30

I deployed my C# WinForms application using ClickOnce installation. Everything works fine with it (after a lot of work) :), but now I'm facing a problem:

Whenever I click on the application shortcut in the Start menu, a new instance starts. I need to avoid this.

What can I do to prevent multiple launches?

10 Answers 10

38

At program startup check if same process is already running:

using System.Diagnostics;

static void Main(string[] args)
{
   String thisprocessname = Process.GetCurrentProcess().ProcessName;

   if (Process.GetProcesses().Count(p => p.ProcessName == thisprocessname) > 1)
      return;           
}
30

Use this code:

[STAThread]
static void Main() 
{
   using(Mutex mutex = new Mutex(false, "Global\\" + appGuid))
   {
      if(!mutex.WaitOne(0, false))
      {
         MessageBox.Show("Instance already running");
         return;
      }

      Application.Run(new Form1());
   }
}

from The Misunderstood Mutex

  • I was using a different Mutex code than above which worked locally, but once I started using ClickOnce it didn't work. The above code works for me in ClickOnce – Harag Feb 24 '15 at 11:04
  • @harag - glad to help you :) Vote the answer up please if it was usefull for you – MikroDel Feb 25 '15 at 8:46
  • 6
    where do you get the appGuid from? – Dementic Jun 8 '15 at 9:31
  • What do you do if you are using C#/WPF where there is no explicit main method? I don't want to explicitly declare a main since it is being auto-generated with some additional content. – yellavon Jul 10 '15 at 15:09
3

There is really good topic on that matter. You can find it here: using Mutext.

3

In WPF, you can use this code in your App.xaml.cs file:

private static System.Threading.Mutex _mutex = null;

protected override void OnStartup(StartupEventArgs e)
{
    string mutexId = ((System.Runtime.InteropServices.GuidAttribute)System.Reflection.Assembly.GetExecutingAssembly().GetCustomAttributes(typeof(System.Runtime.InteropServices.GuidAttribute), false).GetValue(0)).Value.ToString();
    _mutex = new System.Threading.Mutex(true, mutexId, out bool createdNew);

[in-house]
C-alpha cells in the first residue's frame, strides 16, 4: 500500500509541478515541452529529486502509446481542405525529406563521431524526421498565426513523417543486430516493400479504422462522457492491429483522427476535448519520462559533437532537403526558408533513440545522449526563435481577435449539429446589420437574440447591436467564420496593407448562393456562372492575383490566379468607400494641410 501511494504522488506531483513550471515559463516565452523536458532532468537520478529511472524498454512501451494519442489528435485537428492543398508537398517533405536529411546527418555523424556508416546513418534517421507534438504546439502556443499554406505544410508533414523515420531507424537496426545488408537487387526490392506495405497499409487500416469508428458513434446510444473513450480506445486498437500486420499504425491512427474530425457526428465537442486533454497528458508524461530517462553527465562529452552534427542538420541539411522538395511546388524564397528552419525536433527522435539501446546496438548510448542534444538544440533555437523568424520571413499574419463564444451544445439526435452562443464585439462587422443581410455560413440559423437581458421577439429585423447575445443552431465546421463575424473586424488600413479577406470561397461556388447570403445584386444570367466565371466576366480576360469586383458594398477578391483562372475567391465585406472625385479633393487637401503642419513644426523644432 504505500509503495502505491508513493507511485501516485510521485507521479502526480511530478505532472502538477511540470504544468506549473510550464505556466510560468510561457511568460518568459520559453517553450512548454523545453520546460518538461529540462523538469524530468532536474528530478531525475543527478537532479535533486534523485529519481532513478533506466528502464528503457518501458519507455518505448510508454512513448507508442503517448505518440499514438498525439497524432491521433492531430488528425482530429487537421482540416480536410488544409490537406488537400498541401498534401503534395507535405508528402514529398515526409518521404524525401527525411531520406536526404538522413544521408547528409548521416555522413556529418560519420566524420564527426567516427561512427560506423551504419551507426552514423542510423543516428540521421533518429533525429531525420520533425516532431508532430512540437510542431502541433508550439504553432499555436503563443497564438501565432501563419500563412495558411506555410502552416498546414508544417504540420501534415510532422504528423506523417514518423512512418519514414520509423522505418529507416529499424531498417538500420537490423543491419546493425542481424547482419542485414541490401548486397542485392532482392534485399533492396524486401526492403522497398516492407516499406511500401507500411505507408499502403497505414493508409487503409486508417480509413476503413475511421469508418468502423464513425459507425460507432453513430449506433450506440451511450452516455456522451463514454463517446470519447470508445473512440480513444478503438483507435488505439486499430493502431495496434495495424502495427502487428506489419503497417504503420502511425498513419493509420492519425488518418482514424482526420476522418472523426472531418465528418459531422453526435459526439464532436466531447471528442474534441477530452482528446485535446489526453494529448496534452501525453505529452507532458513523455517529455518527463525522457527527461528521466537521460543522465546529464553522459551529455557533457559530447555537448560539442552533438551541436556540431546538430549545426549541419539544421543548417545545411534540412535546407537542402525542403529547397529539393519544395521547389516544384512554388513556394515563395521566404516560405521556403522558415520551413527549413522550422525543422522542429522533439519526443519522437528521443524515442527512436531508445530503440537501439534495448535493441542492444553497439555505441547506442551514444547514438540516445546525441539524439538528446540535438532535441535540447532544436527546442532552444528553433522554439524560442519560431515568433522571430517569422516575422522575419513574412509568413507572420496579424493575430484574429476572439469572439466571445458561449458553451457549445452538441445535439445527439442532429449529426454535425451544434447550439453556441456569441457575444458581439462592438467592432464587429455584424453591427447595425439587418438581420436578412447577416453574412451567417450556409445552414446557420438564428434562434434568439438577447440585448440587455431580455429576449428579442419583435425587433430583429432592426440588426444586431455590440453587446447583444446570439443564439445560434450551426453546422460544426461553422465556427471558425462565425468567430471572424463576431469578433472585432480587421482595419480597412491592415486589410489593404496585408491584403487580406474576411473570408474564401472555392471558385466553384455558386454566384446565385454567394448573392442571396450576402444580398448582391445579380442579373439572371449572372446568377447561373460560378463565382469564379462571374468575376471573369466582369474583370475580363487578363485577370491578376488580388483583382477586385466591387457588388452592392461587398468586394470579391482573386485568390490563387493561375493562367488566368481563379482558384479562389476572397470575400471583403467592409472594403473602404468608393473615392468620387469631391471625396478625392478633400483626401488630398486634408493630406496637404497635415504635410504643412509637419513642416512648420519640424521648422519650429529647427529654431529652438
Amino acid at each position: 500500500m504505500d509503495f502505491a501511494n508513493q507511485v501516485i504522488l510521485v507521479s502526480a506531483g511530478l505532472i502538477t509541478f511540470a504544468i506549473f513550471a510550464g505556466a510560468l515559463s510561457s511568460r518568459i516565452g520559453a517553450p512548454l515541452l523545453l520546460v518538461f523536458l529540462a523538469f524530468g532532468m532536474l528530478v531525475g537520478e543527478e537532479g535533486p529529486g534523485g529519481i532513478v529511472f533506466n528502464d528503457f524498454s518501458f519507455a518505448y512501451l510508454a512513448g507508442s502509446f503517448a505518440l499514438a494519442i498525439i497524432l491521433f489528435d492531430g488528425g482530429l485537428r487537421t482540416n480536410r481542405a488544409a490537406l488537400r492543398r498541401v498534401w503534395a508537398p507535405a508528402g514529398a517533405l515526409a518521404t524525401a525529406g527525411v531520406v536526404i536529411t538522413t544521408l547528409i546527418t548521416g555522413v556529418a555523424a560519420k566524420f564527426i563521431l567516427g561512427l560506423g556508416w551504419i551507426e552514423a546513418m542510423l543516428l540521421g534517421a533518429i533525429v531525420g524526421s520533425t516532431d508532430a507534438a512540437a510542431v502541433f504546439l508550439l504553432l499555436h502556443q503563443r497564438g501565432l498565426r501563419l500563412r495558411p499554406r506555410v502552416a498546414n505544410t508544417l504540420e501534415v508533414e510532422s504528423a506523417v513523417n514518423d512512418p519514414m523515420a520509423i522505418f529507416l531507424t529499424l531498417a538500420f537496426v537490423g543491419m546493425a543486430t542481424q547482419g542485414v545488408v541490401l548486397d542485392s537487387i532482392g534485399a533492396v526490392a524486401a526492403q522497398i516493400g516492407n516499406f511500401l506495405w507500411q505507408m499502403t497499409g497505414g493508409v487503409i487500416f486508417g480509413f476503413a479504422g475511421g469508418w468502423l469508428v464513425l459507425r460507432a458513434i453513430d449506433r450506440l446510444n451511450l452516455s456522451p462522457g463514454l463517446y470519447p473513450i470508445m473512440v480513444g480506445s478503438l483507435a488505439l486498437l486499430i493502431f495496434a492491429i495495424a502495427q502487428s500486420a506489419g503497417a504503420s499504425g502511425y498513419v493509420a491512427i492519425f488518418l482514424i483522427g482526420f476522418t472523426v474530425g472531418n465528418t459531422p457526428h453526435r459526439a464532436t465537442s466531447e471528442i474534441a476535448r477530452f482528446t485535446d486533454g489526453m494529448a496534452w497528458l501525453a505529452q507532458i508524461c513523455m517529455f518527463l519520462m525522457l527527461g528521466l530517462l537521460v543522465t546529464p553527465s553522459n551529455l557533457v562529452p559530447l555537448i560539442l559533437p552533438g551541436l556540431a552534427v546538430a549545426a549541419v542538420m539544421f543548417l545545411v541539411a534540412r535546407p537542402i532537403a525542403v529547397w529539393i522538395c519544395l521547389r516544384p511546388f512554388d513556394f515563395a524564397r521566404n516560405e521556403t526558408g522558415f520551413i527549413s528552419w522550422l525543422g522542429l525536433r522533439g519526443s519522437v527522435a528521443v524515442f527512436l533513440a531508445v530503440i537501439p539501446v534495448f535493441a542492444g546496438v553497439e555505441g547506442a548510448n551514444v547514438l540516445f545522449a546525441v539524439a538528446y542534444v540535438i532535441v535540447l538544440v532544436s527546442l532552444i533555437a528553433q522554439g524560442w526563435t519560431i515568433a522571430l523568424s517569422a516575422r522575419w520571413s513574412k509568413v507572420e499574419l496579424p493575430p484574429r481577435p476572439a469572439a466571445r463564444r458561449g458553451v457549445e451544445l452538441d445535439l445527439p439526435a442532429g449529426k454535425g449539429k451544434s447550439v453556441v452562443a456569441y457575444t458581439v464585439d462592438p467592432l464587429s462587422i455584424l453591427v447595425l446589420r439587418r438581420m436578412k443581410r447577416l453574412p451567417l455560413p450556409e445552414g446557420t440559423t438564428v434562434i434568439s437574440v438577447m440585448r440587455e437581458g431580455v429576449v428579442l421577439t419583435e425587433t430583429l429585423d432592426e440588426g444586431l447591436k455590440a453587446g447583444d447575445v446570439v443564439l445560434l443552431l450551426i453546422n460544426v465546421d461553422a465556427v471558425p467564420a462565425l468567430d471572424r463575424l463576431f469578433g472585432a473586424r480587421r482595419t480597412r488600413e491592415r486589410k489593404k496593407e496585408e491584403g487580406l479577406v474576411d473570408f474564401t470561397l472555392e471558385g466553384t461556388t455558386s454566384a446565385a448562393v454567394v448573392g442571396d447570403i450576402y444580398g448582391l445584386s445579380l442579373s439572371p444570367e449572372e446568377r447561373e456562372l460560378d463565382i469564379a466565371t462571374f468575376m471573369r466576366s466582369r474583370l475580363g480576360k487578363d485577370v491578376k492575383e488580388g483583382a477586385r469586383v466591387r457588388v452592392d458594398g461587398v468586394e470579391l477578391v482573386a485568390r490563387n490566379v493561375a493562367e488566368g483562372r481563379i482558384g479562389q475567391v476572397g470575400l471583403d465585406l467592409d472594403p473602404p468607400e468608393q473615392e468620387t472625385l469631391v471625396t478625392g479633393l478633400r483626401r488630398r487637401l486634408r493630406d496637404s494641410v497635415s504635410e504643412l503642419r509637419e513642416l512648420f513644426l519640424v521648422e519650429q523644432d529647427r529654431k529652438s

if (!createdNew) Current.Shutdown();
    else Exit += CloseMutexHandler;
    base.OnStartup(e);
}
protected virtual void CloseMutexHandler(object sender, EventArgs e)
{
    _mutex?.Close();
}

2

There are times **Mutex** is not working in some areas. Like using in console application. So I tried using WMI Query.

Try this and it will work.

        /// <summary>
        /// The main entry point for the application.
        /// </summary>
        [STAThread]
        static void Main()
        {
            if (!isStillRunning())
            {
               Application.Run(new Form1());
             }
             else {
                 MessageBox.Show("Previous process still running.",
                    "Application Halted", MessageBoxButtons.OK, MessageBoxIcon.Asterisk);
                 Application.Exit();
             }      
        }

        //***Uses WMI Query
        static bool isStillRunning() {
            string processName = Process.GetCurrentProcess().MainModule.ModuleName;
            ManagementObjectSearcher mos = new ManagementObjectSearcher();
            mos.Query.QueryString = @"SELECT * FROM Win32_Process WHERE Name = '" + processName + @"'";
            if (mos.Get().Count > 1)
            {
               return true;
            }
            else
               return false;